Pinocchio for President?Submitted by cactus1010 on Mon, 01/16/2012 - 14:29
You probably know Carlo Collodi’s stories of Pinocchio. Carlo wrote tales of a puppet named Pinocchio, whose nose grew longer when he lied. His telltale sign exposed his deceits for all to know.
The present presidential sweepstakes could use such a signal from the candidates to expose their deceits. All of the present candidates from both major parties fit the Pinocchio description in that they have lied in various fashions about themselves and their records.
With apologies to Elizabeth Barrett Browning and her sonnet “How Do I Love Thee,” let me count some of the ways that the candidates have lied to the American public to help you discern truth from error.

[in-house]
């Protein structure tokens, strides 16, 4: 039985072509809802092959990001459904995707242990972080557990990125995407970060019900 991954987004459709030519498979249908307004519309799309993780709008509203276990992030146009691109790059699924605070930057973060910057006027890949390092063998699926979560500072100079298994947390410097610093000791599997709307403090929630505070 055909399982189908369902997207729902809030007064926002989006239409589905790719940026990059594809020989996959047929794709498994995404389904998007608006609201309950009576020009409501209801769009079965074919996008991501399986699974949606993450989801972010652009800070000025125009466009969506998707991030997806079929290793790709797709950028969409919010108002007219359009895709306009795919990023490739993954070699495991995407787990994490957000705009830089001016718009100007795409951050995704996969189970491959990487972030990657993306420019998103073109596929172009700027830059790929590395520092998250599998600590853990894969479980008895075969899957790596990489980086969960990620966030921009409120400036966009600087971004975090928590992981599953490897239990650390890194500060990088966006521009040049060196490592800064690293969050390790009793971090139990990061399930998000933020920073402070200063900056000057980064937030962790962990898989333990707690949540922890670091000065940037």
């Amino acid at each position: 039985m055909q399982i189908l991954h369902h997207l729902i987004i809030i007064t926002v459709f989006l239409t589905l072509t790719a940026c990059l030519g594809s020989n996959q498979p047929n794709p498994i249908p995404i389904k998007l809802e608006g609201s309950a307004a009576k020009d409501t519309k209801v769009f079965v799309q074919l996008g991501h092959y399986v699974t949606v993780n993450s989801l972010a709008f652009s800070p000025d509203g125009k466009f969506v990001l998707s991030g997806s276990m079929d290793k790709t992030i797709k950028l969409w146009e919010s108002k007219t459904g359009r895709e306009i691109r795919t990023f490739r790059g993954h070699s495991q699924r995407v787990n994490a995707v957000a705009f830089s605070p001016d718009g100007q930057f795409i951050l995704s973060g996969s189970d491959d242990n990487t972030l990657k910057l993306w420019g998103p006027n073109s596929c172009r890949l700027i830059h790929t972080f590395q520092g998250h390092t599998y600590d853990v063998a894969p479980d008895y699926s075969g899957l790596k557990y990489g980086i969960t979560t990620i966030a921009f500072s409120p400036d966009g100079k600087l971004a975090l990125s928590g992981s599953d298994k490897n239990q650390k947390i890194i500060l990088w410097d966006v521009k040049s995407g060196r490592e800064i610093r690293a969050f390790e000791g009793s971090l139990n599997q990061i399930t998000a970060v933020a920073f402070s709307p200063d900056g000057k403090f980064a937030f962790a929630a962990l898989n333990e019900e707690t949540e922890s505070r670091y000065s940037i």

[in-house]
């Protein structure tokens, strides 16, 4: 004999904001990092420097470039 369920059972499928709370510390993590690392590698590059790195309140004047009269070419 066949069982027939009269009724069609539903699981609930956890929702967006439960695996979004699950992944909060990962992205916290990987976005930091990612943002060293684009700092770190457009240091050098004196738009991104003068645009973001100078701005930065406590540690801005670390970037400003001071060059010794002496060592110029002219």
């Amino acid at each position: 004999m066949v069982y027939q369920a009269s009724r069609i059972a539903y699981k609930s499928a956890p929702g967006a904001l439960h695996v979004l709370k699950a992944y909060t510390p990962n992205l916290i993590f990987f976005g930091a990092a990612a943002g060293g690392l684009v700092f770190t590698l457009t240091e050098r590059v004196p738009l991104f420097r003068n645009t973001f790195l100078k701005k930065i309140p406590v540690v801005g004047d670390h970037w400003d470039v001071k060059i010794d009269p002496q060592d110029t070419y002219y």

Candidates distort their records. Distortion occurs in a variety of ways. One can twist parts of a record out of the proper relationship with the other parts, and cast a false glow upon it. Distortion misrepresents the facts and the results, good or bad.
Candidates deny their past, even in the light of verified evidence. Frequently, adversaries attempt to degrade a person with phrases like, “It is reported…,” “I have heard…,” and “It is common knowledge that…” In this way, they invent damaging claims. Nominees should reject baseless claims, because lies arise when they deny validated evidence.
Candidates exaggerate their prior records. This lie occurs when a nominee expands a success beyond its proper and actual circumstances. A presidential hopeful may even claim undeserved credit for an achievement that properly belongs to others.